The results emphasize the importance for healthcare professionals to be properly educated and updated on probiotics. An improved knowledge about probiotics led to increased prescriptive confidence. To disseminate accurate information on probiotics, healthcare professionals look for appropriate and scientifically validated educational platforms to acquire information, explore concerns and barriers and look for positive approaches towards recommending probiotics.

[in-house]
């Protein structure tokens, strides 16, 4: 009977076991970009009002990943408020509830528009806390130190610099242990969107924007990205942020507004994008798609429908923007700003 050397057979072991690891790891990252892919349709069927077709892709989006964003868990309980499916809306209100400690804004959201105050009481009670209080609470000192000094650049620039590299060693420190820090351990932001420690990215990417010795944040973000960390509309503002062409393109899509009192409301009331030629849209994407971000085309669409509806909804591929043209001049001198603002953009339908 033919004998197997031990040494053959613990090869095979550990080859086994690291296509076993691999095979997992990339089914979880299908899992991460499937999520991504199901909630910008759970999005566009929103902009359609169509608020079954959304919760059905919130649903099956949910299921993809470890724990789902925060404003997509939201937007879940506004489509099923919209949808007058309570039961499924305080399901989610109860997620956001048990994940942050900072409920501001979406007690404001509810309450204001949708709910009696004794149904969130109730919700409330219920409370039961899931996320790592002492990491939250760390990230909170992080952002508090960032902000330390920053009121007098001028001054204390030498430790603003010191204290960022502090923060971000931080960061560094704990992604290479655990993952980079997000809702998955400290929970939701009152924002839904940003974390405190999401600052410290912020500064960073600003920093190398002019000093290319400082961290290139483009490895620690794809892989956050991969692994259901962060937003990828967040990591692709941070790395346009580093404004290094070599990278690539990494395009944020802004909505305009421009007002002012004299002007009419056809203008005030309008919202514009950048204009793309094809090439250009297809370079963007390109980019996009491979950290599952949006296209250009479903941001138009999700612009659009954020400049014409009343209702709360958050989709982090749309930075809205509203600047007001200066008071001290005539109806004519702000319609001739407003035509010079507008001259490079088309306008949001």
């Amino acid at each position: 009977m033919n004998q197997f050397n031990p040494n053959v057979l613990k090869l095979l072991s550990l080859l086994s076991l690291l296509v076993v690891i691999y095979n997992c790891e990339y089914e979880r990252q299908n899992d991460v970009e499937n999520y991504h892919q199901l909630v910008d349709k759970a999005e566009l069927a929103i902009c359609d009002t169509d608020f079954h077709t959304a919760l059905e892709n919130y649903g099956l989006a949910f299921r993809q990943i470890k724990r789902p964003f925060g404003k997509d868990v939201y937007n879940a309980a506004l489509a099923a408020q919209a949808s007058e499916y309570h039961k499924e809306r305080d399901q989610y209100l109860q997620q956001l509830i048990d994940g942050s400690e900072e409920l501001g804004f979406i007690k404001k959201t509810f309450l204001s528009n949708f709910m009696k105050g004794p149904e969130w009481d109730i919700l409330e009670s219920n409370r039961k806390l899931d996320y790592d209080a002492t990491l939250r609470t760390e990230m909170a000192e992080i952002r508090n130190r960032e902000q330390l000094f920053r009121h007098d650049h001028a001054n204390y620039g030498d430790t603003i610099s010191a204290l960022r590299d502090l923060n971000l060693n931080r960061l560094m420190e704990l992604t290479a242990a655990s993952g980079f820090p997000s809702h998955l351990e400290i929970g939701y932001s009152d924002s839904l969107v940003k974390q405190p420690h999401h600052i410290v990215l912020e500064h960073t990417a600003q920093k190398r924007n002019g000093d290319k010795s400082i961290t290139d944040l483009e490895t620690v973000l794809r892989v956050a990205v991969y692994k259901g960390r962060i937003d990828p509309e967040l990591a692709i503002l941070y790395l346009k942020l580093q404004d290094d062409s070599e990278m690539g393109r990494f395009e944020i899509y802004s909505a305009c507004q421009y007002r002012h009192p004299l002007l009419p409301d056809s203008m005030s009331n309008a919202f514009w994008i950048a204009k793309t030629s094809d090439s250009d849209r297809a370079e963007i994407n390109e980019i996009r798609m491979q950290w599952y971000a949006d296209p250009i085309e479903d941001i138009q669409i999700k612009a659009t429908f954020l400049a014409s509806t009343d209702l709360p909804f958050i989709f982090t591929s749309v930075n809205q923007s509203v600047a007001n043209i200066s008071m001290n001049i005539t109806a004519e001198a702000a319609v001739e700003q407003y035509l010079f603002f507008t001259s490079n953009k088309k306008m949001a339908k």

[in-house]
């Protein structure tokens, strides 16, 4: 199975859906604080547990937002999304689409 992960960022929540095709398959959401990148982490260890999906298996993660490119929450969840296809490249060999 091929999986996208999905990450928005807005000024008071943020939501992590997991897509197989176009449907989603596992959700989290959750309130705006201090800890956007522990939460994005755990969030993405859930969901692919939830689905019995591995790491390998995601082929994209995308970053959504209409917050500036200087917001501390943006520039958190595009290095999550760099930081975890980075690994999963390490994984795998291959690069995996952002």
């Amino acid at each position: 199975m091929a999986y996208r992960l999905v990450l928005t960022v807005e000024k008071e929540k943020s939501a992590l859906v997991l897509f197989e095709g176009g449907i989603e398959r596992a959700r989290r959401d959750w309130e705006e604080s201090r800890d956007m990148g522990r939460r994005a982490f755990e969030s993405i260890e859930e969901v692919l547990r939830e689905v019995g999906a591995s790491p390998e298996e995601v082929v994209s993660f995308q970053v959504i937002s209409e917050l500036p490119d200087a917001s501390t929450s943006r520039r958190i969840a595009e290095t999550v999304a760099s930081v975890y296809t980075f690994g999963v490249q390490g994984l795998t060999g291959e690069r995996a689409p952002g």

Probiotics [1–3] are currently prescribed for a variety of clinical conditions [4, 5] with which there is credible evidence to support their use [5–8]. Guidelines have been developed by the European Society for Paediatric Gastroenterology, Hepatology, and Nutrition (ESPGHAN) for the use of probiotics in the management of acute gastroenteritis [8, 9], and their use in the form of fermented products such as yogurt has been reported by ESPGHAN to prevent the occurrence of antibiotic-associated diarrhoea (AAD) . Furthermore, meta-analyses [4, 11, 12] have shown probiotics to be effective in decreasing both the incidence and duration of common infectious diseases, such as upper respiratory tract infections, with a substantial impact on public health and socioeconomics . Their beneficial use in clinical practice has been recently described in children for selected clinical conditions and in specific vulnerable groups . However, the correct use of probiotics in clinical practice by healthcare professionals (HCPs) appears to be complicated by a limited knowledge of the scientific basis for their use and by the ample, yet confusing, information provided by industry on commercially available probiotic products. In general, primary care professionals do not rate their understanding of probiotics as very high, and they report being confused by the terminology used to describe the gut microbiological environment and the properties of probiotic-containing products, as in the case of live yogurts . Consumers’ conviction of the benefits of probiotics is influenced by their existing beliefs and by the information they receive from HCPs . The attitude of HCPs towards commercially available probiotics will therefore determine how trustworthy and beneficial these products are perceived by consumers . Furthermore, European Union (EU)  legislation prohibits companies from including informational text on probiotic packaging; thus, consumers are dependent primarily on HCPs for correct information and guidance on probiotic use.